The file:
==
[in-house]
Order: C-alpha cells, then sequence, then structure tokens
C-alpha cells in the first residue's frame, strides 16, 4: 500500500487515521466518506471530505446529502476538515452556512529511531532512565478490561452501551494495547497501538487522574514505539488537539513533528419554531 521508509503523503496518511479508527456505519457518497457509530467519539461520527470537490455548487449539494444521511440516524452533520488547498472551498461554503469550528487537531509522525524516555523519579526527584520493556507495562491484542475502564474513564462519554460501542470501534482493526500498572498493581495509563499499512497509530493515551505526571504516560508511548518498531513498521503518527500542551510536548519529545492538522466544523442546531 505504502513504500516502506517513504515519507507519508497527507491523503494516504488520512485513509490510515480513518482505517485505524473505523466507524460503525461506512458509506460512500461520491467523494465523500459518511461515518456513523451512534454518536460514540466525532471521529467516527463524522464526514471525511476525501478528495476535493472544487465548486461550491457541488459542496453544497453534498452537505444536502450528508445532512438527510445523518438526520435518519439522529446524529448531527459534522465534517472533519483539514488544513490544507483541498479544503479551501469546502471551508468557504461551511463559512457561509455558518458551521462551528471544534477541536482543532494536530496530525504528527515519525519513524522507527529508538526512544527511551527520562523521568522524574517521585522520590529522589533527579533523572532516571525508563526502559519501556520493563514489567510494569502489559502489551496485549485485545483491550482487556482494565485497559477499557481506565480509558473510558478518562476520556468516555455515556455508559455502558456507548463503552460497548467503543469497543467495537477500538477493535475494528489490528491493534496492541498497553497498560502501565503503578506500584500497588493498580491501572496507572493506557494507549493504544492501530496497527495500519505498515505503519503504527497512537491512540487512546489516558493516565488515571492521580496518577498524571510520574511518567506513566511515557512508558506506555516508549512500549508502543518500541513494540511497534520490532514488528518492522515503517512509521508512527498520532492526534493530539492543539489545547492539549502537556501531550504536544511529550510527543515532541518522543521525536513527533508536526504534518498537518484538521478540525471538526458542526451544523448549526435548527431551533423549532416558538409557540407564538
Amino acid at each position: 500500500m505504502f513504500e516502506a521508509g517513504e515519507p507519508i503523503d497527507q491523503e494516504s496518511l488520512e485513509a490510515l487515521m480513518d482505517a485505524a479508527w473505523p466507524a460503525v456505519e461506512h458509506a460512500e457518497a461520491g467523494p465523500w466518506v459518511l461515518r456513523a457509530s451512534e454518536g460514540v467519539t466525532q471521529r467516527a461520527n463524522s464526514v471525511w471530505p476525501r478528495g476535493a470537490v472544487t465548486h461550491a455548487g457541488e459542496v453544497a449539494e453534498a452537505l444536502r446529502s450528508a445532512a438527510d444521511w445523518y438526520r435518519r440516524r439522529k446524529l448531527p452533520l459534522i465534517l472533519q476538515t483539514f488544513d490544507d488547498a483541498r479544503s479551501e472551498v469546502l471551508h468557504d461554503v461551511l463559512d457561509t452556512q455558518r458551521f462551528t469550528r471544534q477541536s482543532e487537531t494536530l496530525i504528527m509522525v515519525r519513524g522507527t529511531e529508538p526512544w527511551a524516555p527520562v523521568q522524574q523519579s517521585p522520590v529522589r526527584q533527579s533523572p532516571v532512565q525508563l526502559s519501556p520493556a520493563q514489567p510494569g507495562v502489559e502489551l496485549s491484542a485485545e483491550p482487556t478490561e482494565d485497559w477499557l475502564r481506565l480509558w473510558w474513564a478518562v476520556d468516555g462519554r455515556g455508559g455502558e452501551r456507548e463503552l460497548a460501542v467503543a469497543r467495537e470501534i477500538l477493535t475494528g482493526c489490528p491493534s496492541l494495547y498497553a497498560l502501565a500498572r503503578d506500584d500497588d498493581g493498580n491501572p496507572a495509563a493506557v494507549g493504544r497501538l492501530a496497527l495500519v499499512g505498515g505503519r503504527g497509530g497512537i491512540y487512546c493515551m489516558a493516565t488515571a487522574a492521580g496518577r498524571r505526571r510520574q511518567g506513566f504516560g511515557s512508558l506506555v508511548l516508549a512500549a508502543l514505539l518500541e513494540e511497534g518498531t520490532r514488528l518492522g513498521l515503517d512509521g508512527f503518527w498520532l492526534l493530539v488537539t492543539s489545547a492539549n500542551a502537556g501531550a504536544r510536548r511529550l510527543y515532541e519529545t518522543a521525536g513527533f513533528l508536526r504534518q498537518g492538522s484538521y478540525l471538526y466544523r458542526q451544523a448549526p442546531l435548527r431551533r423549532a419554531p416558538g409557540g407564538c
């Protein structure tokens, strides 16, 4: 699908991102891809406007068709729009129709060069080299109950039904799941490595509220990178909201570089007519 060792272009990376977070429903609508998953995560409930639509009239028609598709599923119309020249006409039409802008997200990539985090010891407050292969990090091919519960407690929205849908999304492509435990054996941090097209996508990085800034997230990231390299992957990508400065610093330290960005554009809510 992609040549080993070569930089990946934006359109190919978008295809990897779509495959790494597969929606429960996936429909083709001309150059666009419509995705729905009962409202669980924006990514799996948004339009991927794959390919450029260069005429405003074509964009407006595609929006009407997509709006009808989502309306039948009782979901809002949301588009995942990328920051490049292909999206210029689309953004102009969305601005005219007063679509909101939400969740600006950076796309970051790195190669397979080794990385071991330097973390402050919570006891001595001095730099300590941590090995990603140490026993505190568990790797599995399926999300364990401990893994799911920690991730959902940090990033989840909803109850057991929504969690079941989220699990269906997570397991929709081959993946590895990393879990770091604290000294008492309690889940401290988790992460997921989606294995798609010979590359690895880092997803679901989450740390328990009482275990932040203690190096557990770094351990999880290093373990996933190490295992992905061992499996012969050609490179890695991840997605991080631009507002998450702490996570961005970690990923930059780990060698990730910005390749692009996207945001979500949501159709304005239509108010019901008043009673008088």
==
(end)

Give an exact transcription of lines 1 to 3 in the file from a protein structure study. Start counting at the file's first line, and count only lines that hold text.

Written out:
[in-house]
Order: C-alpha cells, then sequence, then structure tokens
C-alpha cells in the first residue's frame, strides 16, 4: 500500500487515521466518506471530505446529502476538515452556512529511531532512565478490561452501551494495547497501538487522574514505539488537539513533528419554531 521508509503523503496518511479508527456505519457518497457509530467519539461520527470537490455548487449539494444521511440516524452533520488547498472551498461554503469550528487537531509522525524516555523519579526527584520493556507495562491484542475502564474513564462519554460501542470501534482493526500498572498493581495509563499499512497509530493515551505526571504516560508511548518498531513498521503518527500542551510536548519529545492538522466544523442546531 505504502513504500516502506517513504515519507507519508497527507491523503494516504488520512485513509490510515480513518482505517485505524473505523466507524460503525461506512458509506460512500461520491467523494465523500459518511461515518456513523451512534454518536460514540466525532471521529467516527463524522464526514471525511476525501478528495476535493472544487465548486461550491457541488459542496453544497453534498452537505444536502450528508445532512438527510445523518438526520435518519439522529446524529448531527459534522465534517472533519483539514488544513490544507483541498479544503479551501469546502471551508468557504461551511463559512457561509455558518458551521462551528471544534477541536482543532494536530496530525504528527515519525519513524522507527529508538526512544527511551527520562523521568522524574517521585522520590529522589533527579533523572532516571525508563526502559519501556520493563514489567510494569502489559502489551496485549485485545483491550482487556482494565485497559477499557481506565480509558473510558478518562476520556468516555455515556455508559455502558456507548463503552460497548467503543469497543467495537477500538477493535475494528489490528491493534496492541498497553497498560502501565503503578506500584500497588493498580491501572496507572493506557494507549493504544492501530496497527495500519505498515505503519503504527497512537491512540487512546489516558493516565488515571492521580496518577498524571510520574511518567506513566511515557512508558506506555516508549512500549508502543518500541513494540511497534520490532514488528518492522515503517512509521508512527498520532492526534493530539492543539489545547492539549502537556501531550504536544511529550510527543515532541518522543521525536513527533508536526504534518498537518484538521478540525471538526458542526451544523448549526435548527431551533423549532416558538409557540407564538